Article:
This week always gets me thinking about gratitude (along with the other millions of americans thanks to media marketing, cheesy #thankFULL puns, and sales at the grocery store). How powerful it is to actually experience thankfulness or, in all honesty, fullness. But, why just this week? We have 365 days we can choose gratitude (to me that’s better than any sweet potato sale at Market Basket) and yet we save all our energy and awareness to acknowledge gratitude face-diving into turkey and a full of stuffing.
I talk about it like it’s simple, but it's far from it and actually a lot of work and sometimes even pain to understand it. Would we understand how to be grateful if we didn’t work at it? Fact of the matter is, it took me a really f*cking long time to get here… and it’s still something I constantly practice. It took a lot of other not-so-comfortable things - pain, uncertainty, sorrow, risk, denial - in order for me to fully embrace gratitude. Like all things, this too takes work. It takes leaning into those really uncomfortable energies we often avoid to find a sense of accomplishment and empowerment to be grateful. Gratitude isn’t an instinct, it’s not human nature to sense gratefulness. Gratitude is a skill (can I add it to my resume now?). It takes practice; like training for a marathon, like meal prepping and learning what’s good for your gut. It takes time, patience, maybe loss, and a whole lotta experiences.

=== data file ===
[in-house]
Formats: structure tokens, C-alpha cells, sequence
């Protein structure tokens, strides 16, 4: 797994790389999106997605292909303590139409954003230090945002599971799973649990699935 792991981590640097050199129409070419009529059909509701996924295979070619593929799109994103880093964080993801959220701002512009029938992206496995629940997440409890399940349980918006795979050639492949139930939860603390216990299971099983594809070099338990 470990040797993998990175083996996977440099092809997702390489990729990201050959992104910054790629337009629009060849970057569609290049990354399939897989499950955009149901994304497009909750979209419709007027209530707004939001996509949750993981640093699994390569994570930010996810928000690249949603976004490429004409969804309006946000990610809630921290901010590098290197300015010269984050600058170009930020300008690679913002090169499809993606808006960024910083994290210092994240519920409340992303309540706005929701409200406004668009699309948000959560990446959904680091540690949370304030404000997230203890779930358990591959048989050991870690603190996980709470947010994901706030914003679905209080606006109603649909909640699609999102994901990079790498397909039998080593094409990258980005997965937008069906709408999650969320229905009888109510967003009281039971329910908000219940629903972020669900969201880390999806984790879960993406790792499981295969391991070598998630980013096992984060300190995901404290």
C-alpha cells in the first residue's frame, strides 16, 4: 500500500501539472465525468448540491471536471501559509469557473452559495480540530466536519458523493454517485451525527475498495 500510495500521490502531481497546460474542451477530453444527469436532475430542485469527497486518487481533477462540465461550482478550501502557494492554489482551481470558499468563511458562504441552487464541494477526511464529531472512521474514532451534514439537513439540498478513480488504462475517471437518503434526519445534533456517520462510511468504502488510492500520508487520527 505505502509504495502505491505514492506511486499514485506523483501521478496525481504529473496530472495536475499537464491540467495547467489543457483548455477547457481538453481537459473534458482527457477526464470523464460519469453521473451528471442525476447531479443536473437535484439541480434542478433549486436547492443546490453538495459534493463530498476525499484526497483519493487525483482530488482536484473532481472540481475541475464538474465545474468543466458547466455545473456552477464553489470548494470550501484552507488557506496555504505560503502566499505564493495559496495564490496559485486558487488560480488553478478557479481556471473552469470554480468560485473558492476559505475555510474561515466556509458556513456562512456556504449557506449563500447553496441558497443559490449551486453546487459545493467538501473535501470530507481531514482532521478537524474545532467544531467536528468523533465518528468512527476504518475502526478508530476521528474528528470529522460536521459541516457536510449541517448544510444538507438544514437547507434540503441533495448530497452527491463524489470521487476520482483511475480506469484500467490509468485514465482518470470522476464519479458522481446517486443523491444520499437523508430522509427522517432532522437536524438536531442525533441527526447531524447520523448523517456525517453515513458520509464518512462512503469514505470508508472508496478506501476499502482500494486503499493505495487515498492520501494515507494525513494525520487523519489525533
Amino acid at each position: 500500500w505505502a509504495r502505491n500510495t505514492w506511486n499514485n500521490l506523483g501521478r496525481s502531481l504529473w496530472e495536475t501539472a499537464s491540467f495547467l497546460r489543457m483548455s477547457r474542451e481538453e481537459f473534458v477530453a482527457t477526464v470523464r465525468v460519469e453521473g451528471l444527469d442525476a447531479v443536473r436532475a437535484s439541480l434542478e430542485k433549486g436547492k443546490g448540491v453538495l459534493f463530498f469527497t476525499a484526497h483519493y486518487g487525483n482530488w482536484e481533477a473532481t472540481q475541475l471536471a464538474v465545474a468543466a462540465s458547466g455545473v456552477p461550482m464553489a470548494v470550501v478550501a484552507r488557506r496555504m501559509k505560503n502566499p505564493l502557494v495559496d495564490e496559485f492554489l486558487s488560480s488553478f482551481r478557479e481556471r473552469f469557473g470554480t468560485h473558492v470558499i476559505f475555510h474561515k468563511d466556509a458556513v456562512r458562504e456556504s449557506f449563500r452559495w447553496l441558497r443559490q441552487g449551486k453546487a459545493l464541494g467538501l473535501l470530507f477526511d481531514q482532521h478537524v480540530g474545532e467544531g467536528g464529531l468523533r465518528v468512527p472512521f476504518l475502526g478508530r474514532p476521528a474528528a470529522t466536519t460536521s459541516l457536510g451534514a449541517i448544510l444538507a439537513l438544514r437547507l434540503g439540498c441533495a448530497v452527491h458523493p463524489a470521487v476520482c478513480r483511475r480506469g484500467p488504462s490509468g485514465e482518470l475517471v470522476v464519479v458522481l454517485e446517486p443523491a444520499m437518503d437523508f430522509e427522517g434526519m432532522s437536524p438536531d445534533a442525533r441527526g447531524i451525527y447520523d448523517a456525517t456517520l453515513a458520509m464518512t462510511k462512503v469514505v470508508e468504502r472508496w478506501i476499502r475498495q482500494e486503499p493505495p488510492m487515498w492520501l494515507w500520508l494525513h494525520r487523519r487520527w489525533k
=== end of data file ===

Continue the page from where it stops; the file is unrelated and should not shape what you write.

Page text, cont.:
I learned gratitude through my father's battle with ALS. Fortunately for me, even after his loss and, I am able to choose gratitude every single day. Sometimes it might be the little, tangible things like a roof over my head, food on the table or for the bigger things we often take for granted, human connection, MOVE.ing, breathing. I learned the process of allowing myself to experience things first-hand. I never took the easy way out, I (almost) never ran from situations that were uncomfortable and instead I decided to feel my way through to see what was on the other side. ALS taught me more about life than any class, course, certification, or any two letter credential after my name could and will ever teach me. It taught me the power of choice.
It’s not that my story is any more inspiring than someone else’s. It was the fact I chose to find gratitude and create happiness through what I learned that makes it mine (and proud of it). You can roll with the punches, get back up and go again, or you can get knocked down and stay down. I, alone, am simply grateful for that ability to choose rolling over quitting - we all know 10 times out of 10, even if it means rolling through the trenches, will be my pick.
Gratitude is free. It knows no wrongs or rights. It is limitless, unapologetic, contagious to some extent. Don’t wait for next Thanksgiving. We have 365 days to discover grateful breaths, grateful walks, grateful matchas and grateful workouts - start now.